A woman from South Dakota was apparently driving with a BAC of .708. While possible, it’s more likely that the test is wrong. We may never know the truth of this case because the report that appeared in the December 28, 2009 Rapid City Journal does not indicate if this blood test was whole or serum blood.
The report does indicate that the woman was taken to the hospital, so it is entirely possible that this is a “hospital” or serum test. If it was a serum test, the results are really not reliable enough to be used for courtroom purposes. And in a perfect world, assuming the test result is completely accurate and reliable, this serum result could still be as much as 25% too high when compared with whole blood testing.
Unlike hospital blood tests, nearly all forensic blood tests are whole blood tests performed using gas chromatography. This is because serum testing is significantly different than whole blood testing and significantly less reliable. This lack of reliability is attributable to the testing method. With serum testing, the solid portion of the blood is first removed by spinning the blood in a centrifuge. This artificially concentrates the alcohol that is left in the liquid, and it is the liquid that is tested.
One of the unique qualities of ethanol is that that after spinning it, the ethanol “follows” and stays with the water. Thus, once the solids have been removed, the remaining liquid contains an artificially concentrated amount of ethanol. Serum blood, therefore, contains more water per unit volume (milliliter) than does whole blood, because after centrifuging, more ethanol will be present in a milliliter of serum blood than in a comparative milliliter of whole blood.
The serum blood sample is usually then tested by the “enzymatic” method. Because of the many problems associated with serum testing, as described here and below, a hospital serum ethanol test is most often used as a clinical screening tool to determine if a patient has ethanol exposure at levels that might affect the course of treatment. While it is true that such medical determination requires a reasonably accurate result, the emphasis in the hospital setting is to obtain an approximate or qualitative result rather than a precise quantitative result.
Primarily because of the differences in the comparative volumes of water mentioned above, the alcohol content of whole blood is not of the same alcohol content of the serum portion of the blood.[i] Serum values are always higher than whole blood values. Consequently, in order to give the serum test result meaning, a reliable conversion factor must be employed.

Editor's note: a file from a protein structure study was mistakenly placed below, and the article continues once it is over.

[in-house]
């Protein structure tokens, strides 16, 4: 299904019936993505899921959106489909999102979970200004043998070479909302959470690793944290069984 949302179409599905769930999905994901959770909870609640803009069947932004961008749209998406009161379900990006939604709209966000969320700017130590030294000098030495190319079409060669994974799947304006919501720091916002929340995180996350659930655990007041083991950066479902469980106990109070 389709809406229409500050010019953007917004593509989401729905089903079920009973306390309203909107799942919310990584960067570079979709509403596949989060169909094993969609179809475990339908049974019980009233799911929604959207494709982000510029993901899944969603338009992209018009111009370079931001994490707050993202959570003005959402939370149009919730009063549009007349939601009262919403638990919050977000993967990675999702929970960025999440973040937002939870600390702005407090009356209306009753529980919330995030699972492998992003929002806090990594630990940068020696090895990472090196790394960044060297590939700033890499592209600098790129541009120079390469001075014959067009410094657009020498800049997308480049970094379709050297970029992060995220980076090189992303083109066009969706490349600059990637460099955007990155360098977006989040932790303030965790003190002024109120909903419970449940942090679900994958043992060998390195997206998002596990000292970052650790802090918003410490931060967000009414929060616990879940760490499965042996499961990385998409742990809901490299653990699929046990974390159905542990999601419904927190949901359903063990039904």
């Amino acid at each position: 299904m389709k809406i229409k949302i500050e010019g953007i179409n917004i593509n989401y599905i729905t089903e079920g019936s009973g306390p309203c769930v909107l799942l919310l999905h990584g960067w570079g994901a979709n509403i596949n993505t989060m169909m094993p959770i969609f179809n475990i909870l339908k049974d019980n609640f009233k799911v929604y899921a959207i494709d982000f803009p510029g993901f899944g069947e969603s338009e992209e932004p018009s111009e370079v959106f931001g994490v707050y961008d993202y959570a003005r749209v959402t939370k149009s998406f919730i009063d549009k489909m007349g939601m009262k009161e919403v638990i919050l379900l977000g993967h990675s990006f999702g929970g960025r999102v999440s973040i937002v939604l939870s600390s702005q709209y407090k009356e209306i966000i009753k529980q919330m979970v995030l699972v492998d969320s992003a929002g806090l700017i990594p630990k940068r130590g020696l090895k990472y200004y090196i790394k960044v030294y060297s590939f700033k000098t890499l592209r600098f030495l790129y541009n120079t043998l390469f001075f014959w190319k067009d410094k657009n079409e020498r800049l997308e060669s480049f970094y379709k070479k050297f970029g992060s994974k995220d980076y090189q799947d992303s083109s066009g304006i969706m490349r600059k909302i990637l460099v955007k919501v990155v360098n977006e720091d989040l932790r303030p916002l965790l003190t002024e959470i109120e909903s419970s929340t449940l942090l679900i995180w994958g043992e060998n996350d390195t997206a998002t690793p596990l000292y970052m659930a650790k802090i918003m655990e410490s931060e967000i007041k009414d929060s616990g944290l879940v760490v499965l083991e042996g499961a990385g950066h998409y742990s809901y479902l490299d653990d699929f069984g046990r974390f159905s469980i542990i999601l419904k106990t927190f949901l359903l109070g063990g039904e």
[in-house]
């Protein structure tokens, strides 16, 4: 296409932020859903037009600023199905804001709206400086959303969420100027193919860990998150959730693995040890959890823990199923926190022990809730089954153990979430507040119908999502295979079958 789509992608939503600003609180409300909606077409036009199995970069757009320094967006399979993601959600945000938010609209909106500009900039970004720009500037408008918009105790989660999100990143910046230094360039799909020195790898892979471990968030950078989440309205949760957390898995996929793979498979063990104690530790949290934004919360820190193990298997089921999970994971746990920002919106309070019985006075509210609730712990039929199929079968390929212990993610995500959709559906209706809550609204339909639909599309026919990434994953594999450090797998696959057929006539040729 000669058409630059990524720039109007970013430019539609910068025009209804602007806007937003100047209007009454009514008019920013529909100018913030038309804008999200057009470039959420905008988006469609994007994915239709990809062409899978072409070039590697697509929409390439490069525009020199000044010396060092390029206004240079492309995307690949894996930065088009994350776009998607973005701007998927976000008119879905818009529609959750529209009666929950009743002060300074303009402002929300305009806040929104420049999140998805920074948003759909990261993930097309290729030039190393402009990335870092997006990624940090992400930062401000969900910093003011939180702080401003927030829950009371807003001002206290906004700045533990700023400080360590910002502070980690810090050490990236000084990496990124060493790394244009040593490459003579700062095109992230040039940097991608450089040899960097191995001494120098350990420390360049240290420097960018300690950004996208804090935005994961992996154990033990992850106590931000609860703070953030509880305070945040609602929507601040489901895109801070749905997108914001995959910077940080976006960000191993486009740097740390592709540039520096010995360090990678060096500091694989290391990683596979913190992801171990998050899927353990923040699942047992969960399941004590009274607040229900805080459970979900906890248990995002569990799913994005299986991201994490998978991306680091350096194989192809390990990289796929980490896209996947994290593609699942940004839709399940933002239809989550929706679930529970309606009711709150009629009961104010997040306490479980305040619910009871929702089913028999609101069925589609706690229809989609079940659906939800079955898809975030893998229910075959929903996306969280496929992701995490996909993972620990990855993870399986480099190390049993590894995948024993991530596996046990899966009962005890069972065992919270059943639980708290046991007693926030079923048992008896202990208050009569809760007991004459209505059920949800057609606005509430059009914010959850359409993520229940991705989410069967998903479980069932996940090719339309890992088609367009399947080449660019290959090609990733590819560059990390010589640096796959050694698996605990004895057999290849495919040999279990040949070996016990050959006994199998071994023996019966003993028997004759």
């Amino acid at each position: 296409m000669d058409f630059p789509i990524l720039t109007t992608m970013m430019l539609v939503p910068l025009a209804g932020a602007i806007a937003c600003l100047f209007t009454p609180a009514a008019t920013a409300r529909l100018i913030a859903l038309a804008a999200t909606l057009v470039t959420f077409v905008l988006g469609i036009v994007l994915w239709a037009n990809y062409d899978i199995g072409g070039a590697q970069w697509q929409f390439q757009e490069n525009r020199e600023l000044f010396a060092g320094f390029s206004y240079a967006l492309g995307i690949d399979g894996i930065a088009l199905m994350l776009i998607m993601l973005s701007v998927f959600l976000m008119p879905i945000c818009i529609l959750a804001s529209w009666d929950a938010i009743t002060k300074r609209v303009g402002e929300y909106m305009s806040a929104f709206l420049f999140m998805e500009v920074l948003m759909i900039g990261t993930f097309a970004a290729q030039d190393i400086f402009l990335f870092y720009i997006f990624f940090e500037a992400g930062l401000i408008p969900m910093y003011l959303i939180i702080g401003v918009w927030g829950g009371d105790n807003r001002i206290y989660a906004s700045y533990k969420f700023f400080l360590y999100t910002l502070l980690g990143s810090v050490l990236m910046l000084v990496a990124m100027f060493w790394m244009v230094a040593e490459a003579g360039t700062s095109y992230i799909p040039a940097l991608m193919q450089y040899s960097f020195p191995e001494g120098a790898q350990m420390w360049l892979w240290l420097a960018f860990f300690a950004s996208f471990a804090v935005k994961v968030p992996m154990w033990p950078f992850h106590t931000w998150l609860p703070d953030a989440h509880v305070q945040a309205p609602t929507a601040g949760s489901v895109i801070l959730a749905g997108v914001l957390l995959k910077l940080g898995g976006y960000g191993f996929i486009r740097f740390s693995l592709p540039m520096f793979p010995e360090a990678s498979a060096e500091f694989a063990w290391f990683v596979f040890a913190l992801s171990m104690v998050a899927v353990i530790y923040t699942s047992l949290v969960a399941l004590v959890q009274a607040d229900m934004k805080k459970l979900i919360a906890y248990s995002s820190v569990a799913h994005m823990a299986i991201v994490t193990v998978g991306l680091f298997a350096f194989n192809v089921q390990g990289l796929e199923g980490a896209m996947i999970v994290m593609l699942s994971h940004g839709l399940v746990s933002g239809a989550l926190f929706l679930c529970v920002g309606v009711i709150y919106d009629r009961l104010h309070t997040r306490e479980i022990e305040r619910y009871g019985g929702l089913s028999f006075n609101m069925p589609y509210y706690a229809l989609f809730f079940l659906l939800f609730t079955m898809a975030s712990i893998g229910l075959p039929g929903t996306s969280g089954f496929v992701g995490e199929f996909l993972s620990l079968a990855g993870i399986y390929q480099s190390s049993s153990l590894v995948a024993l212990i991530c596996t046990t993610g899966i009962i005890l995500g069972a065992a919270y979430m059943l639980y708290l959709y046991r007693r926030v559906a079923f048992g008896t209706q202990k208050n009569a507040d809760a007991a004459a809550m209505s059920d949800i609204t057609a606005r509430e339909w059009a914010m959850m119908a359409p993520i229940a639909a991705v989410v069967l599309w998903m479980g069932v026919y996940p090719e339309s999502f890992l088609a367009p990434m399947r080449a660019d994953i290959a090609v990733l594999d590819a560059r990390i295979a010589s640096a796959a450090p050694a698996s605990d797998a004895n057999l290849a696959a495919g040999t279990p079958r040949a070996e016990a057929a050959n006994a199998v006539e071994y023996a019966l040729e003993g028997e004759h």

On average, serum values are about 16% higher than whole blood. But it is not uncommon to see results that may be 18% to 20% higher, or more, in some cases.[ii] In fact, an authoritative medical journal found that the upper conversion range can be as high as 25% for a small percentage of the population.[iii] While there is scientific uncertainty over the exact proper conversion factor, the reported studies all indicate that serum values are significantly higher than standard whole blood values.[iv]
Assuming the result has some degree of reliability, a .708 is not impossible. An extreme example of acute tolerance was reported in a human patient in whom a maximum blood alcohol level of .78 g/dL was found. When the patient reached a level of .30 g/dL, she was, by clinical observations, sober.[v]
On the other hand, all bodily functions and abilities governed by the brain are impaired progressively. With acute intoxication (blood levels in excess of .40 g/dL), even autonomic functions governed by the medulla and the brain stem are affected. At these levels, there is considerable risk of death from depression of the respiratory centers.[vi]
While there is little doubt that by any measurement this South Dakota woman had a comparatively high blood alcohol level, all in all it’s fair to say that this is a misleading article. The reporter has done the same thing most jurors do, which is to say, she has accepted the test result without questioning it. What is most interesting is that the state laboratory personnel have done the same.
The article indicates as follows:
Dr. Robert Looyenga, who recently retired from the Rapid City Police Department’s forensic laboratory, told Sondreal that the highest blood-alcohol sample he tested measured .56 percent.
Sondreal’s research indicates that a blood-alcohol level of .40 is considered a lethal dose for about 50 percent of the population.
It is notable that there is no mention here of the possibility that the test result may simply be wrong.
[i] Newcomb v. State, 758 N.E.2d 69, 71 (Ind.App. 2001)
[ii] Edward F. Fitzgerald, Intoxication Test Evidence, §19:4 (2nd ed. 2003).
[iii] E.A. Hak, B.J. Gerlitz, P.M. Dermont & W.D. Bowthorpe, Determination of Serum Alcohol: Blood Alcohol Ratios, 28 Can. Soc. Forensic Science Journal, No.2 (1995).
[iv] N.K. Shajani, W. Godolphin, & B.A. Image, Blood Alcohol Analysis:Comparison of Whole Blood Analysis by Gas Chromatography with SerumAnalysis by Enzymatic Method, 22 Can. Soc. Forensic Science Journal, No. 4(1989).
[v] James C. Garriott, Pharmacology and Toxicology of Ethyl Alcohol, Garriott’s Medicolegal Aspects of Alcohol, Fifth Edition, pg. 29 (2008).
[vi] Id. at 30.